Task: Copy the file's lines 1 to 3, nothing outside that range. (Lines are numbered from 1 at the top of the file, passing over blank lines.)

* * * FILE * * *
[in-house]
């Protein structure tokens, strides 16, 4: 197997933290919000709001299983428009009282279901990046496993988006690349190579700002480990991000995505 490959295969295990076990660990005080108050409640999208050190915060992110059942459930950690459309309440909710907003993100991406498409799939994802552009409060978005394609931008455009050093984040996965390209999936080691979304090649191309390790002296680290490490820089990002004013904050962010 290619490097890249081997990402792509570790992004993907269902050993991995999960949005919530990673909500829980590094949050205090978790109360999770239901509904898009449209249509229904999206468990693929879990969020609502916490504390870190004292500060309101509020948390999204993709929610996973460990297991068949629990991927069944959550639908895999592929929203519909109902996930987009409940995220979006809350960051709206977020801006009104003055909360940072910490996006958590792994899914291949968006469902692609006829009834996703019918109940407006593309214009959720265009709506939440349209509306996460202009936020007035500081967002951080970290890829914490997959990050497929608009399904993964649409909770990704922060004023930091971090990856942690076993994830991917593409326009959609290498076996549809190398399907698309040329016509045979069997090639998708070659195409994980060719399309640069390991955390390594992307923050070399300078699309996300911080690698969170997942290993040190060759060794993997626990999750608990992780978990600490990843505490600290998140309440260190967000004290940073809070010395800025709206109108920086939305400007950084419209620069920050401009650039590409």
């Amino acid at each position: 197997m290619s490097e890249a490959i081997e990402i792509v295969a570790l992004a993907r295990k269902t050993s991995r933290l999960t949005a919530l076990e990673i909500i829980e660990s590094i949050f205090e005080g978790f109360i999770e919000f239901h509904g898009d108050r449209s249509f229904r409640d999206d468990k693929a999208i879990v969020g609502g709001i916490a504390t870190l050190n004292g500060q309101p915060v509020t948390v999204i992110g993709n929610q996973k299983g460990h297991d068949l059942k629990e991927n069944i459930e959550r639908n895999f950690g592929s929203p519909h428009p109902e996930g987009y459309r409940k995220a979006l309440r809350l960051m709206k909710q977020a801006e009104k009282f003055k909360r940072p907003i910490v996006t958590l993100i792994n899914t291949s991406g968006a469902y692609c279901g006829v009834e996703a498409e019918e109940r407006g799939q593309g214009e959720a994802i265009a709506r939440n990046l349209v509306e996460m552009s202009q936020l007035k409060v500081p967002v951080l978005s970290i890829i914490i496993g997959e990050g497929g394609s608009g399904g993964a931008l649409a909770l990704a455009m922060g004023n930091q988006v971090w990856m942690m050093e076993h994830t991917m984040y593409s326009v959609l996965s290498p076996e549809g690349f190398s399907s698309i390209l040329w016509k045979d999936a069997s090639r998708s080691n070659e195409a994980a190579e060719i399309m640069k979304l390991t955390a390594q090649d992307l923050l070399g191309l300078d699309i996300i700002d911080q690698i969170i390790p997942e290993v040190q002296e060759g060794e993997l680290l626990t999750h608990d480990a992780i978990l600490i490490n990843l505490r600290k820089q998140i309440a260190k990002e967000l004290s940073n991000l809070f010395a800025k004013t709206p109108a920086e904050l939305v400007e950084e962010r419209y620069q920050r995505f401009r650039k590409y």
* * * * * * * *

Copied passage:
[in-house]
């Protein structure tokens, strides 16, 4: 197997933290919000709001299983428009009282279901990046496993988006690349190579700002480990991000995505 490959295969295990076990660990005080108050409640999208050190915060992110059942459930950690459309309440909710907003993100991406498409799939994802552009409060978005394609931008455009050093984040996965390209999936080691979304090649191309390790002296680290490490820089990002004013904050962010 290619490097890249081997990402792509570790992004993907269902050993991995999960949005919530990673909500829980590094949050205090978790109360999770239901509904898009449209249509229904999206468990693929879990969020609502916490504390870190004292500060309101509020948390999204993709929610996973460990297991068949629990991927069944959550639908895999592929929203519909109902996930987009409940995220979006809350960051709206977020801006009104003055909360940072910490996006958590792994899914291949968006469902692609006829009834996703019918109940407006593309214009959720265009709506939440349209509306996460202009936020007035500081967002951080970290890829914490997959990050497929608009399904993964649409909770990704922060004023930091971090990856942690076993994830991917593409326009959609290498076996549809190398399907698309040329016509045979069997090639998708070659195409994980060719399309640069390991955390390594992307923050070399300078699309996300911080690698969170997942290993040190060759060794993997626990999750608990992780978990600490990843505490600290998140309440260190967000004290940073809070010395800025709206109108920086939305400007950084419209620069920050401009650039590409």
């Amino acid at each position: 197997m290619s490097e890249a490959i081997e990402i792509v295969a570790l992004a993907r295990k269902t050993s991995r933290l999960t949005a919530l076990e990673i909500i829980e660990s590094i949050f205090e005080g978790f109360i999770e919000f239901h509904g898009d108050r449209s249509f229904r409640d999206d468990k693929a999208i879990v969020g609502g709001i916490a504390t870190l050190n004292g500060q309101p915060v509020t948390v999204i992110g993709n929610q996973k299983g460990h297991d068949l059942k629990e991927n069944i459930e959550r639908n895999f950690g592929s929203p519909h428009p109902e996930g987009y459309r409940k995220a979006l309440r809350l960051m709206k909710q977020a801006e009104k009282f003055k909360r940072p907003i910490v996006t958590l993100i792994n899914t291949s991406g968006a469902y692609c279901g006829v009834e996703a498409e019918e109940r407006g799939q593309g214009e959720a994802i265009a709506r939440n990046l349209v509306e996460m552009s202009q936020l007035k409060v500081p967002v951080l978005s970290i890829i914490i496993g997959e990050g497929g394609s608009g399904g993964a931008l649409a909770l990704a455009m922060g004023n930091q988006v971090w990856m942690m050093e076993h994830t991917m984040y593409s326009v959609l996965s290498p076996e549809g690349f190398s399907s698309i390209l040329w016509k045979d999936a069997s090639r998708s080691n070659e195409a994980a190579e060719i399309m640069k979304l390991t955390a390594q090649d992307l923050l070399g191309l300078d699309i996300i700002d911080q690698i969170i390790p997942e290993v040190q002296e060759g060794e993997l680290l626990t999750h608990d480990a992780i978990l600490i490490n990843l505490r600290k820089q998140i309440a260190k990002e967000l004290s940073n991000l809070f010395a800025k004013t709206p109108a920086e904050l939305v400007e950084e962010r419209y620069q920050r995505f401009r650039k590409y």